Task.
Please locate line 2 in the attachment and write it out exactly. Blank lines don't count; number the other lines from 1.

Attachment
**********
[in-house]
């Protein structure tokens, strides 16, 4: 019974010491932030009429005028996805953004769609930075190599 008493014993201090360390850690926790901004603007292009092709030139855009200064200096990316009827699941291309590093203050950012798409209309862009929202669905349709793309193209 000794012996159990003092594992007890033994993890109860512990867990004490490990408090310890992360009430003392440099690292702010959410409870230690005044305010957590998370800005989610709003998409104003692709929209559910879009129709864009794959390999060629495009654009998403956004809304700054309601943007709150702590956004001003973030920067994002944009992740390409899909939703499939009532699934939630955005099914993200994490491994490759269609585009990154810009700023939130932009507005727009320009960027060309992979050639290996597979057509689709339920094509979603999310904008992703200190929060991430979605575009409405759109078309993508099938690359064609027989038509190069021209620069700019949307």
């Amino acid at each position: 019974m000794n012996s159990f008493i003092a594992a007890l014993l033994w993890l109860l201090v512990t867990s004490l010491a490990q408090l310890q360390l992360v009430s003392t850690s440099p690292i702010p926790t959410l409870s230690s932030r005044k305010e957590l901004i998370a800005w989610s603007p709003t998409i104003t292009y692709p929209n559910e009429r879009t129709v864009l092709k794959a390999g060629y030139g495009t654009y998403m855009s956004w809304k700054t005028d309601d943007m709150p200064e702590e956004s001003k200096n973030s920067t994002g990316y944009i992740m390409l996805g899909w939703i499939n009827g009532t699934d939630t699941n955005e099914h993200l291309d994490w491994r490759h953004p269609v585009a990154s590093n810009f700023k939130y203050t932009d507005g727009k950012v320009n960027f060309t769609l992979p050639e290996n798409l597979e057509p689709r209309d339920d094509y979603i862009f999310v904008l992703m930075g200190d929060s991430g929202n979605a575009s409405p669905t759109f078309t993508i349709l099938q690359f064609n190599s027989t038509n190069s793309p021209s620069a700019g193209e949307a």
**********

């Protein structure tokens, strides 16, 4: 019974010491932030009429005028996805953004769609930075190599 008493014993201090360390850690926790901004603007292009092709030139855009200064200096990316009827699941291309590093203050950012798409209309862009929202669905349709793309193209 000794012996159990003092594992007890033994993890109860512990867990004490490990408090310890992360009430003392440099690292702010959410409870230690005044305010957590998370800005989610709003998409104003692709929209559910879009129709864009794959390999060629495009654009998403956004809304700054309601943007709150702590956004001003973030920067994002944009992740390409899909939703499939009532699934939630955005099914993200994490491994490759269609585009990154810009700023939130932009507005727009320009960027060309992979050639290996597979057509689709339920094509979603999310904008992703200190929060991430979605575009409405759109078309993508099938690359064609027989038509190069021209620069700019949307």